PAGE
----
More info about Achilles Tendonitis from AAOS

 

 

 

 

 

What to Expect:  Insertional Achilles Tendonitis/Bone Spur Removal

What is done?

  • A 4-6” incision is made on the back of your heel.
  • The bone spur on the back of your heel bone is removed and the Achilles tendon is reattached to the bone with special suture anchors.
  • Watch a cool video of the procedure at http://www.orthoillustrated.com/ankle/

 Where?

  • Takes about 1.5 hours. You will be completely asleep (general anesthesia.)
  • The anesthesiologist or surgery center nurse will call you the night before surgery to review details.
  • You will need someone to drive you home. Expect to be at the surgery center for at least 4 hours.

How long will healing take?  Expect about 75% healing within 6 weeks; full recovery takes up to 1 year.

You will go through 4 phases:

  • First 2 weeks: Control swelling/pain, protect the repair, NO weight-bearing. Crutches/walker/Roll-About.
  • Weeks 3-6: Protect the repair, gentle range-of-motion, weight-bearing in the Boot.  Crutches/cane.
  • Weeks 6-12: ASO ankle brace, start Physical Therapy to learn to walk smoothly, regain strength and endurance for sports and heavy work.
  • 3+ months: start cutting, pivoting, running, jumping
  • It’s OK to drive after a week or so IF you have LEFT ankle surgery and are confident about controlling your car. If you have RIGHT ankle surgery, it will take up to 2 months.  Use common sense, and DON’T drive if you can’t safely manage the pedals.

 

Time out of work depends on your job.  Talk to your employer about returning to work with restrictions for the first few weeks after surgery.   Everyone is different, but generally:

  • Within 1 week: return to an office job with minimal walking, leg elevated, take breaks, use crutches/Roll-About.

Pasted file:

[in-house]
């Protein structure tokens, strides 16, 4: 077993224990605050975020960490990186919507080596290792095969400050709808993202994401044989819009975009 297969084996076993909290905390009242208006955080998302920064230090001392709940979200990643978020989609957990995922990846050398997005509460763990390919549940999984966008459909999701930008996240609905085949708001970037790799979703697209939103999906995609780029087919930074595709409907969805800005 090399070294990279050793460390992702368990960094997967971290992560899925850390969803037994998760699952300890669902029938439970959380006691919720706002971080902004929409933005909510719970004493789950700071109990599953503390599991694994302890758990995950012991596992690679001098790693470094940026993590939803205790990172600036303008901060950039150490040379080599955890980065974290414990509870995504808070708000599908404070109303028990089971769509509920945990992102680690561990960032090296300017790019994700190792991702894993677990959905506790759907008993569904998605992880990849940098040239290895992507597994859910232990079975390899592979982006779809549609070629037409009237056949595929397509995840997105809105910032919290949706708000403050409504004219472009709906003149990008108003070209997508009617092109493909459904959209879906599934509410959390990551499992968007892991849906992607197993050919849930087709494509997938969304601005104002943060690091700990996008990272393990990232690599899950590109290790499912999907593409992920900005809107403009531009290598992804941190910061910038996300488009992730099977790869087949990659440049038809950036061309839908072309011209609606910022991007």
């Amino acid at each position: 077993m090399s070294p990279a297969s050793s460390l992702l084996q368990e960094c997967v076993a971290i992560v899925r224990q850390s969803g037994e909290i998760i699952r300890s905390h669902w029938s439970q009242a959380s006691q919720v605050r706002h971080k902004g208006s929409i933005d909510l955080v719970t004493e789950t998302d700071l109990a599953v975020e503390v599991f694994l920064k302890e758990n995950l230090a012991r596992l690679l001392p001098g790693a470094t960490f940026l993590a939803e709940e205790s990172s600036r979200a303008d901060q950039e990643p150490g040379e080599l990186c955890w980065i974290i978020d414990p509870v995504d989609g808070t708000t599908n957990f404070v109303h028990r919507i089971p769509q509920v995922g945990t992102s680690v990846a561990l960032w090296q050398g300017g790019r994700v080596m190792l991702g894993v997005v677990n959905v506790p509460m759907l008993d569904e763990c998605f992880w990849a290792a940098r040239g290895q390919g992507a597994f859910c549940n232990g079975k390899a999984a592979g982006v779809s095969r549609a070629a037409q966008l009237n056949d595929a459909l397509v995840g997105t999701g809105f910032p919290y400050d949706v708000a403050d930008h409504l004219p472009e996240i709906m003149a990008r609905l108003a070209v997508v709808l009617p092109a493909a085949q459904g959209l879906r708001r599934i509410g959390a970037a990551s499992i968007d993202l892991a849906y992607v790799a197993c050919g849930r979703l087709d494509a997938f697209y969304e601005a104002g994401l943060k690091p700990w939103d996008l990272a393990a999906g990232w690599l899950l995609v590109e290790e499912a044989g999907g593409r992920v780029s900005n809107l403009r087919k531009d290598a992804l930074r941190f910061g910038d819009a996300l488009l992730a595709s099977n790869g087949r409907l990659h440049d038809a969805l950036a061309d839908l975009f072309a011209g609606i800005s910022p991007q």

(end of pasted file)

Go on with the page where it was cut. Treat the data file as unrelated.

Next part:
• 2-4 weeks: seated work with limited walking and stairs. No climbing, squatting or carrying >10 pounds
  • 6-12 weeks: if walking without a cane or limp, you can spend up to a few hours on your feet; start climbing, squatting or carrying.
  • 3+ months: no particular restrictions; use common sense.

 Rest, Ice and Elevation are the most important ways to relieve pain at first.

 What are the risks associated with this operation:

  • Infection or wound-healing problems.
  • Medical problems related to anesthesia, like heart or breathing complications.
  • Excessive bleeding or bruising, especially if you’re on blood thinners or bruise easily.
  • Blood clot, which can be dangerous if it travels from your leg vein to your lungs. If you have a history of blood clots, we’ll work with your primary-care doctor on prescribing blood-thinners postop to prevent another one.
  • Continued pain or stiffness in the ankle despite everything going as expected.
  • You could disrupt the repair if you do too much too soon. Follow the rehabilitation/healing protocol to ensure a good outcome.

Prepare for your surgery and you’ll have a speedy recovery:

  • See your primary-care physician for preoperative medical clearance (EKG if needed, etc…) and fill out the paperwork for the Surgery Center.
  • If you have chronic health issues, you may need to see your cardiologist or other specialist before surgery.
  • If you take Coumadin, Plavix or other blood-thinner, we’ll contact your doctor who prescribes it. Usually, patients stop taking their blood thinner 5 days before surgery, and re-start the day after.
  • Practice using your crutches, walker or Roll-About. Learn how to go up or down the stairs.
  • Stop taking any anti-inflammatory medicines (Motrin, Aleve, Ibuprofen, Aspirin…) and supplements like glucosamine 7 days before surgery to prevent excess bleeding (you’ll restart them after the operation.
  • Please write down any notes or questions, and bring them to your pre-operative visit for us to talk about.

 Stuff to make your recovery easier:  Borrow from your town’s lending closet, or get at Fonte Surgical.

  • Crutches or Walker and a cane—everyone needs these.
  • Roll-About—kneeling walker that makes it easier to move around and use your hands.
  • Vinyl cast cover—to keep your postop dressing dry for the first 2 weeks.
  • Large ice/heat packs—buy 2 and rotate through the freezer or microwave.